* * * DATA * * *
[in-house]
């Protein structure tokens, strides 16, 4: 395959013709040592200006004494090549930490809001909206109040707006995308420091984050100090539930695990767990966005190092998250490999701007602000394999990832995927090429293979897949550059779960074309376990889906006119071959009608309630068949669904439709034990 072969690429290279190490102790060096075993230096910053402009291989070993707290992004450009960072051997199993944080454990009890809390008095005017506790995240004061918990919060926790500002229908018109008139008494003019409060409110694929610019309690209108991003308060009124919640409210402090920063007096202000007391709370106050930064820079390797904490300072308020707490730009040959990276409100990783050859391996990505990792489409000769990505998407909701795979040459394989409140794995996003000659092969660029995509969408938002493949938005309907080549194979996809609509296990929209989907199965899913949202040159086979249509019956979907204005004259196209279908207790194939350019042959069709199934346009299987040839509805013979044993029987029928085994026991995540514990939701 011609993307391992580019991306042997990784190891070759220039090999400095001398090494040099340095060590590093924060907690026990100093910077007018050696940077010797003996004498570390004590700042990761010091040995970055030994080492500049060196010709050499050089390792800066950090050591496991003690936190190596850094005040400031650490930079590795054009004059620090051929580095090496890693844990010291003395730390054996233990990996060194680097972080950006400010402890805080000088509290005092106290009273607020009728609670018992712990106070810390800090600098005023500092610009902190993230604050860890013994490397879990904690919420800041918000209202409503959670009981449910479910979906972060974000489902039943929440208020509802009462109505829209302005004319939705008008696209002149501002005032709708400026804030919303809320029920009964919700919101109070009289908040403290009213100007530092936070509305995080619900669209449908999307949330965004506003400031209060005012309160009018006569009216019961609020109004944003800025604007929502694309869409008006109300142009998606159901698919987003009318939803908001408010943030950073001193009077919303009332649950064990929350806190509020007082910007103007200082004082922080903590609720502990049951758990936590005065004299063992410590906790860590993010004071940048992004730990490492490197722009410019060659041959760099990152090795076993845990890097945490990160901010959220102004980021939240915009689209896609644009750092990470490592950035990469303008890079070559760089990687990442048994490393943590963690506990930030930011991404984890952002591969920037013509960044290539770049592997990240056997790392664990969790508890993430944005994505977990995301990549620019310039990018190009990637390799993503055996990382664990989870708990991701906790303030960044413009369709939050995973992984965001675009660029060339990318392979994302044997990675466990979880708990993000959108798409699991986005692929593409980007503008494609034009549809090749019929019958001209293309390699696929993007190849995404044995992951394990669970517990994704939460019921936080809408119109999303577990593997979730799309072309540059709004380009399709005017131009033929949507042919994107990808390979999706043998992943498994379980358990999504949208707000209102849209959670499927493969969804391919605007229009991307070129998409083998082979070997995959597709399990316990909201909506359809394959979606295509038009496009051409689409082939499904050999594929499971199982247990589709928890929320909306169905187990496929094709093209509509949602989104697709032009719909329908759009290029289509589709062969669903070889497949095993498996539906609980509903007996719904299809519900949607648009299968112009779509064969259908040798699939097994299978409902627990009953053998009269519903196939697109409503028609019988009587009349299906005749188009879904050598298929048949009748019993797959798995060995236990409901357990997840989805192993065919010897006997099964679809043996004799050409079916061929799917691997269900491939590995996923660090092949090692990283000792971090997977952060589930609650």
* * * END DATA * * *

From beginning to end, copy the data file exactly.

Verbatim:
[in-house]
């Protein structure tokens, strides 16, 4: 395959013709040592200006004494090549930490809001909206109040707006995308420091984050100090539930695990767990966005190092998250490999701007602000394999990832995927090429293979897949550059779960074309376990889906006119071959009608309630068949669904439709034990 072969690429290279190490102790060096075993230096910053402009291989070993707290992004450009960072051997199993944080454990009890809390008095005017506790995240004061918990919060926790500002229908018109008139008494003019409060409110694929610019309690209108991003308060009124919640409210402090920063007096202000007391709370106050930064820079390797904490300072308020707490730009040959990276409100990783050859391996990505990792489409000769990505998407909701795979040459394989409140794995996003000659092969660029995509969408938002493949938005309907080549194979996809609509296990929209989907199965899913949202040159086979249509019956979907204005004259196209279908207790194939350019042959069709199934346009299987040839509805013979044993029987029928085994026991995540514990939701 011609993307391992580019991306042997990784190891070759220039090999400095001398090494040099340095060590590093924060907690026990100093910077007018050696940077010797003996004498570390004590700042990761010091040995970055030994080492500049060196010709050499050089390792800066950090050591496991003690936190190596850094005040400031650490930079590795054009004059620090051929580095090496890693844990010291003395730390054996233990990996060194680097972080950006400010402890805080000088509290005092106290009273607020009728609670018992712990106070810390800090600098005023500092610009902190993230604050860890013994490397879990904690919420800041918000209202409503959670009981449910479910979906972060974000489902039943929440208020509802009462109505829209302005004319939705008008696209002149501002005032709708400026804030919303809320029920009964919700919101109070009289908040403290009213100007530092936070509305995080619900669209449908999307949330965004506003400031209060005012309160009018006569009216019961609020109004944003800025604007929502694309869409008006109300142009998606159901698919987003009318939803908001408010943030950073001193009077919303009332649950064990929350806190509020007082910007103007200082004082922080903590609720502990049951758990936590005065004299063992410590906790860590993010004071940048992004730990490492490197722009410019060659041959760099990152090795076993845990890097945490990160901010959220102004980021939240915009689209896609644009750092990470490592950035990469303008890079070559760089990687990442048994490393943590963690506990930030930011991404984890952002591969920037013509960044290539770049592997990240056997790392664990969790508890993430944005994505977990995301990549620019310039990018190009990637390799993503055996990382664990989870708990991701906790303030960044413009369709939050995973992984965001675009660029060339990318392979994302044997990675466990979880708990993000959108798409699991986005692929593409980007503008494609034009549809090749019929019958001209293309390699696929993007190849995404044995992951394990669970517990994704939460019921936080809408119109999303577990593997979730799309072309540059709004380009399709005017131009033929949507042919994107990808390979999706043998992943498994379980358990999504949208707000209102849209959670499927493969969804391919605007229009991307070129998409083998082979070997995959597709399990316990909201909506359809394959979606295509038009496009051409689409082939499904050999594929499971199982247990589709928890929320909306169905187990496929094709093209509509949602989104697709032009719909329908759009290029289509589709062969669903070889497949095993498996539906609980509903007996719904299809519900949607648009299968112009779509064969259908040798699939097994299978409902627990009953053998009269519903196939697109409503028609019988009587009349299906005749188009879904050598298929048949009748019993797959798995060995236990409901357990997840989805192993065919010897006997099964679809043996004799050409079916061929799917691997269900491939590995996923660090092949090692990283000792971090997977952060589930609650």